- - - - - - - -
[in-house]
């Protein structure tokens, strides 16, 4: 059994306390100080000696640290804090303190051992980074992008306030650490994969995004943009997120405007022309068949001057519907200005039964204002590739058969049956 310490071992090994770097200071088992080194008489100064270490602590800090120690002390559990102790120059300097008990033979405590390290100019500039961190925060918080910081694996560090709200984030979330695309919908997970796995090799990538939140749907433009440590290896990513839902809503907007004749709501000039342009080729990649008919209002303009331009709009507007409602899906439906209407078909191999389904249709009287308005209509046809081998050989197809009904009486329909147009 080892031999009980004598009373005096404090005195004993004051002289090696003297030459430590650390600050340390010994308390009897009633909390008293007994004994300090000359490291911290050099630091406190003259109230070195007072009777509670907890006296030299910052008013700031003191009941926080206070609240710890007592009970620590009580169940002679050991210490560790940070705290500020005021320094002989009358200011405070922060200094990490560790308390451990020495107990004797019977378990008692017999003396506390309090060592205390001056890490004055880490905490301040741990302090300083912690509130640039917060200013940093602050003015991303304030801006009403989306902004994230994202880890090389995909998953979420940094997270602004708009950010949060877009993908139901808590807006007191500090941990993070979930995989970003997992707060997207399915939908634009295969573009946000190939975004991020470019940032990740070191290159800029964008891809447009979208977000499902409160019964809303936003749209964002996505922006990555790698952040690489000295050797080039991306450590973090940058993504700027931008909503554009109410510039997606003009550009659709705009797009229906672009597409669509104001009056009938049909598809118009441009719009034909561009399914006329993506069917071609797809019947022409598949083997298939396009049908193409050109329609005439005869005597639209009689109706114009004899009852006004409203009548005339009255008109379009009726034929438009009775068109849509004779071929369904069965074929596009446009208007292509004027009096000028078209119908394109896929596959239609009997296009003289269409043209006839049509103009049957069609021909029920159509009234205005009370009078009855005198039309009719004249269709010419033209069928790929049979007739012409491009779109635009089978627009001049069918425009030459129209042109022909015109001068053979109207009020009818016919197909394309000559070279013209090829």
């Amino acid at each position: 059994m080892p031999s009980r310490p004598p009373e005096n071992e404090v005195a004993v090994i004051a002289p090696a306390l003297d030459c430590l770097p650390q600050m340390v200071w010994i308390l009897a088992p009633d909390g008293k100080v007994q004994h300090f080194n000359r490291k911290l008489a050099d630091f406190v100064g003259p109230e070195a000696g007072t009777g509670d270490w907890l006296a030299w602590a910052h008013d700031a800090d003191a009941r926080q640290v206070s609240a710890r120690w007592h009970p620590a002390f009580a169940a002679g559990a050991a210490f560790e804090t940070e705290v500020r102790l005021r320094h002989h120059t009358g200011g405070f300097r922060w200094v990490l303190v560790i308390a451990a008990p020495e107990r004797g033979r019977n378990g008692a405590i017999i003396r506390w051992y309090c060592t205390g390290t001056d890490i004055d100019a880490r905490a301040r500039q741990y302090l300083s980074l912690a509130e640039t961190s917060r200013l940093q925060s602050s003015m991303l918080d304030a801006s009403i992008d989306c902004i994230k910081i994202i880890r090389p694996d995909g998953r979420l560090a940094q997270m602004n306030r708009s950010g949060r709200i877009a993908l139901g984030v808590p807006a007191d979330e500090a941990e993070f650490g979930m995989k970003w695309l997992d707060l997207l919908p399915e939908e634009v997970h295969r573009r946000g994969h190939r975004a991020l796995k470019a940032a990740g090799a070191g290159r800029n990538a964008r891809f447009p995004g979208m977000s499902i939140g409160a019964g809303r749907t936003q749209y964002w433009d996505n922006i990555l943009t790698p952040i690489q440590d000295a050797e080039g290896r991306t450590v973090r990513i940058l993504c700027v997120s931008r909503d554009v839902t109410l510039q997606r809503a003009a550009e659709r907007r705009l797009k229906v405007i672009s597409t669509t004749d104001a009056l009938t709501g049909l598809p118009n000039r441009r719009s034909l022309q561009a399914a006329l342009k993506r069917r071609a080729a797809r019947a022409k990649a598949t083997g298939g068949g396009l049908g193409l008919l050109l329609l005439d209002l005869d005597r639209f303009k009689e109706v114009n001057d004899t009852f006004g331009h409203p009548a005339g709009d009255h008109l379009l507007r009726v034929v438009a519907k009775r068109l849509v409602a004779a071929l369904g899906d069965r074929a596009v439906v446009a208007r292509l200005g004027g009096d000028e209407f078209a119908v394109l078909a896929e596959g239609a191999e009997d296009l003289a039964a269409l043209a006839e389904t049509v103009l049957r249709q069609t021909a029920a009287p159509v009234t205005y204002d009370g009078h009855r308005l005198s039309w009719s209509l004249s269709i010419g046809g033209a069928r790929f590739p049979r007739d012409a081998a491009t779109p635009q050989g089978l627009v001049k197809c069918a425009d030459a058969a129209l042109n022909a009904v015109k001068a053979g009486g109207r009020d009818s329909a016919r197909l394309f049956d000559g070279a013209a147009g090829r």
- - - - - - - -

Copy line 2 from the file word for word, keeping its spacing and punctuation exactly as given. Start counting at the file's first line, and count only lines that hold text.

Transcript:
């Protein structure tokens, strides 16, 4: 059994306390100080000696640290804090303190051992980074992008306030650490994969995004943009997120405007022309068949001057519907200005039964204002590739058969049956 310490071992090994770097200071088992080194008489100064270490602590800090120690002390559990102790120059300097008990033979405590390290100019500039961190925060918080910081694996560090709200984030979330695309919908997970796995090799990538939140749907433009440590290896990513839902809503907007004749709501000039342009080729990649008919209002303009331009709009507007409602899906439906209407078909191999389904249709009287308005209509046809081998050989197809009904009486329909147009 080892031999009980004598009373005096404090005195004993004051002289090696003297030459430590650390600050340390010994308390009897009633909390008293007994004994300090000359490291911290050099630091406190003259109230070195007072009777509670907890006296030299910052008013700031003191009941926080206070609240710890007592009970620590009580169940002679050991210490560790940070705290500020005021320094002989009358200011405070922060200094990490560790308390451990020495107990004797019977378990008692017999003396506390309090060592205390001056890490004055880490905490301040741990302090300083912690509130640039917060200013940093602050003015991303304030801006009403989306902004994230994202880890090389995909998953979420940094997270602004708009950010949060877009993908139901808590807006007191500090941990993070979930995989970003997992707060997207399915939908634009295969573009946000190939975004991020470019940032990740070191290159800029964008891809447009979208977000499902409160019964809303936003749209964002996505922006990555790698952040690489000295050797080039991306450590973090940058993504700027931008909503554009109410510039997606003009550009659709705009797009229906672009597409669509104001009056009938049909598809118009441009719009034909561009399914006329993506069917071609797809019947022409598949083997298939396009049908193409050109329609005439005869005597639209009689109706114009004899009852006004409203009548005339009255008109379009009726034929438009009775068109849509004779071929369904069965074929596009446009208007292509004027009096000028078209119908394109896929596959239609009997296009003289269409043209006839049509103009049957069609021909029920159509009234205005009370009078009855005198039309009719004249269709010419033209069928790929049979007739012409491009779109635009089978627009001049069918425009030459129209042109022909015109001068053979109207009020009818016919197909394309000559070279013209090829």